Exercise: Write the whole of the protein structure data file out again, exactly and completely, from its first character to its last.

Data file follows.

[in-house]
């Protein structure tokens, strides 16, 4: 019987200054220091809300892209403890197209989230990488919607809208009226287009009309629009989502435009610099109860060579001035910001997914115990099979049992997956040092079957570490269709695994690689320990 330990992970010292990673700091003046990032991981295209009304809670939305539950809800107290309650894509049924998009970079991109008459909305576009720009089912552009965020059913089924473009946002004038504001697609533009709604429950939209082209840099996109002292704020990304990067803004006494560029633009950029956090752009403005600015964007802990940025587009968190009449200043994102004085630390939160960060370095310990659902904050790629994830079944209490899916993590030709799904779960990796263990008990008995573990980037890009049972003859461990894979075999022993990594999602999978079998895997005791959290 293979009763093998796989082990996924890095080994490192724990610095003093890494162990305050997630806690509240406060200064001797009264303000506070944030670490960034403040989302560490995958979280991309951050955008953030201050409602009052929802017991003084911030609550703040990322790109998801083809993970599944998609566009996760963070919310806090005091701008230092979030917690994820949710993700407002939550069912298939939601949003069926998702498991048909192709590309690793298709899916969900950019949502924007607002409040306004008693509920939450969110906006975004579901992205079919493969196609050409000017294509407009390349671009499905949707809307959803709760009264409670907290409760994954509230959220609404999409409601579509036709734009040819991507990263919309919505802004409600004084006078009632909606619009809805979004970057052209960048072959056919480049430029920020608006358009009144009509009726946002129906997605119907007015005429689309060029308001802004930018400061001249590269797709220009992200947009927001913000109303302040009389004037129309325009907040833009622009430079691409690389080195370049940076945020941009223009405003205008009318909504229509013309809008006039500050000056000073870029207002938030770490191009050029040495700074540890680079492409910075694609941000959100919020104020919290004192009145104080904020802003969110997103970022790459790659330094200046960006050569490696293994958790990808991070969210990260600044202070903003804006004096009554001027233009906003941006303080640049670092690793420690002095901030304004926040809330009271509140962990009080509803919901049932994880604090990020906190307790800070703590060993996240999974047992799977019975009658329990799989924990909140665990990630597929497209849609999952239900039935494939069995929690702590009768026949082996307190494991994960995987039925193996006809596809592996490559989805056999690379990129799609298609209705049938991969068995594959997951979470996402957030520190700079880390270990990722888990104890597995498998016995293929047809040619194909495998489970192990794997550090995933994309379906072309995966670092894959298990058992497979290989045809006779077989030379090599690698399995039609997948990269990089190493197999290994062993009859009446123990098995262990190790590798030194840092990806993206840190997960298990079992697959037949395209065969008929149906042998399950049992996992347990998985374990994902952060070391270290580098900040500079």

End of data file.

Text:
[in-house]
């Protein structure tokens, strides 16, 4: 019987200054220091809300892209403890197209989230990488919607809208009226287009009309629009989502435009610099109860060579001035910001997914115990099979049992997956040092079957570490269709695994690689320990 330990992970010292990673700091003046990032991981295209009304809670939305539950809800107290309650894509049924998009970079991109008459909305576009720009089912552009965020059913089924473009946002004038504001697609533009709604429950939209082209840099996109002292704020990304990067803004006494560029633009950029956090752009403005600015964007802990940025587009968190009449200043994102004085630390939160960060370095310990659902904050790629994830079944209490899916993590030709799904779960990796263990008990008995573990980037890009049972003859461990894979075999022993990594999602999978079998895997005791959290 293979009763093998796989082990996924890095080994490192724990610095003093890494162990305050997630806690509240406060200064001797009264303000506070944030670490960034403040989302560490995958979280991309951050955008953030201050409602009052929802017991003084911030609550703040990322790109998801083809993970599944998609566009996760963070919310806090005091701008230092979030917690994820949710993700407002939550069912298939939601949003069926998702498991048909192709590309690793298709899916969900950019949502924007607002409040306004008693509920939450969110906006975004579901992205079919493969196609050409000017294509407009390349671009499905949707809307959803709760009264409670907290409760994954509230959220609404999409409601579509036709734009040819991507990263919309919505802004409600004084006078009632909606619009809805979004970057052209960048072959056919480049430029920020608006358009009144009509009726946002129906997605119907007015005429689309060029308001802004930018400061001249590269797709220009992200947009927001913000109303302040009389004037129309325009907040833009622009430079691409690389080195370049940076945020941009223009405003205008009318909504229509013309809008006039500050000056000073870029207002938030770490191009050029040495700074540890680079492409910075694609941000959100919020104020919290004192009145104080904020802003969110997103970022790459790659330094200046960006050569490696293994958790990808991070969210990260600044202070903003804006004096009554001027233009906003941006303080640049670092690793420690002095901030304004926040809330009271509140962990009080509803919901049932994880604090990020906190307790800070703590060993996240999974047992799977019975009658329990799989924990909140665990990630597929497209849609999952239900039935494939069995929690702590009768026949082996307190494991994960995987039925193996006809596809592996490559989805056999690379990129799609298609209705049938991969068995594959997951979470996402957030520190700079880390270990990722888990104890597995498998016995293929047809040619194909495998489970192990794997550090995933994309379906072309995966670092894959298990058992497979290989045809006779077989030379090599690698399995039609997948990269990089190493197999290994062993009859009446123990098995262990190790590798030194840092990806993206840190997960298990079992697959037949395209065969008929149906042998399950049992996992347990998985374990994902952060070391270290580098900040500079």